Our relationship now is good – it took a lot of time, a LOT of praying on my part to have a forgiving heart, and a lot of trust in God to heal our relationship and allow me to trust them. They still don’t understand why we have built our family this way. They still expressed opposition to our second adoption, but to a MUCH lesser degree.
And of course, God has a sense of humor. Our daughter ADORES my parents and has since day one. I think her spunky personality did more to melt their hearts than anything!
They still have some of the same prejudices buried inside and I pray that God will change their hearts. Sometimes they make comments about people of other cultures and races – disconnecting our child and others. I try to educate when possible, and speak up when prejudicial comments are made in my presence, but most of all I pray that God will reveal to them that He loves people of all ages, races, cultures and backgrounds, not just white Americans. The journey is not over yet.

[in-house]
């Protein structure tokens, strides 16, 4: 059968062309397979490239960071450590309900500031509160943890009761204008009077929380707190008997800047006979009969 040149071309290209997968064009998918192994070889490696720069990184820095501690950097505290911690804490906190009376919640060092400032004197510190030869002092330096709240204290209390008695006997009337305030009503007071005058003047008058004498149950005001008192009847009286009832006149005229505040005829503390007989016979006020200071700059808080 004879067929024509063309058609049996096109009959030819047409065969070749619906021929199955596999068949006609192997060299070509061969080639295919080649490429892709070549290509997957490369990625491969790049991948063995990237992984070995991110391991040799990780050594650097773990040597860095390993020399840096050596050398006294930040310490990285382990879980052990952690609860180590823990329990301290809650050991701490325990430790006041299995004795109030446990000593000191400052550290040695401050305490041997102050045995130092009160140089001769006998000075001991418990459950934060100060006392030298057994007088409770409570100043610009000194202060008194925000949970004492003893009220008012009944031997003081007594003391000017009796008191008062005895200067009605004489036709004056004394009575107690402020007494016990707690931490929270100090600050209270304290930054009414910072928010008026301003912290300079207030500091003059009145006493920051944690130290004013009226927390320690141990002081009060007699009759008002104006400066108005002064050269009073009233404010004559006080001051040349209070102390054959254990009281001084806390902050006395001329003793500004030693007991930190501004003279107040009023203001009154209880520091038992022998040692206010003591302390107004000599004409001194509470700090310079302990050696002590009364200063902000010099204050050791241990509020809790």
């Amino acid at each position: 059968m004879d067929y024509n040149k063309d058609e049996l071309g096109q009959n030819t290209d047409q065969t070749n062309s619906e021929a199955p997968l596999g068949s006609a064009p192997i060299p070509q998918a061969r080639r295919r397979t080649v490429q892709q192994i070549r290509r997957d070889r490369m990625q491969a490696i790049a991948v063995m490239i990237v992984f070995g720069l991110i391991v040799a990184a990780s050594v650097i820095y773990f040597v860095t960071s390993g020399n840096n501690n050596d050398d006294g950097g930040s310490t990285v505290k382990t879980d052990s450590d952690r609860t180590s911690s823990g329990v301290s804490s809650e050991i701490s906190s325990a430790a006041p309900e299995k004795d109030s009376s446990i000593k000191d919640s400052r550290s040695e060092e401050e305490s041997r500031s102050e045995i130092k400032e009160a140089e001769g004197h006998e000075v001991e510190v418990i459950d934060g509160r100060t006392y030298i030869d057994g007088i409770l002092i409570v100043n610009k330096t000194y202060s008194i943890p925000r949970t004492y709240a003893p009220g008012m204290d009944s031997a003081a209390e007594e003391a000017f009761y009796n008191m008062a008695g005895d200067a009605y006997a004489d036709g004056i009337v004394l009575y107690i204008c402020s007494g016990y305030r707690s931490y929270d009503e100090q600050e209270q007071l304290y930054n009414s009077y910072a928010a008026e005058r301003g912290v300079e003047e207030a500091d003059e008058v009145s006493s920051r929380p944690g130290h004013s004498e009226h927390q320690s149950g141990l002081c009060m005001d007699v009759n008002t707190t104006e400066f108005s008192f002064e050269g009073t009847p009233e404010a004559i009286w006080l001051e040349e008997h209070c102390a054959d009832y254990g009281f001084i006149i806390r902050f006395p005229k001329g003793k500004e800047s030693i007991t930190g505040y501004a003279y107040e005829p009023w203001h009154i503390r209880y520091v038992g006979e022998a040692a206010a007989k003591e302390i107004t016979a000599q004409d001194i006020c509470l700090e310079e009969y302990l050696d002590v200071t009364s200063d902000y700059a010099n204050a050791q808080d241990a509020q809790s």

What advice do you have for other families who may experience similar static from family and close friends?
First, pray! And find people in your life who will commit to pray for you and for the people who are in opposition. Pray that you can forgive and educate the people who are opposed. Pray that you can discern how to defend your child and the culture or race that is being mislabeled. Do not be afraid to set boundaries that protect your family – the worst thing that can happen is for you and your spouse to become divided because extended family or friends are pulling you apart by putting doubt or mistrust in your minds. Your family is a team, and you need to be on the same page and stay united. Find a community of adoptive families who can share in your struggles so you don’t feel so alone. Do not be fearful of questions, but always choose to educate and be constructive in your replies, not vengeful or hateful.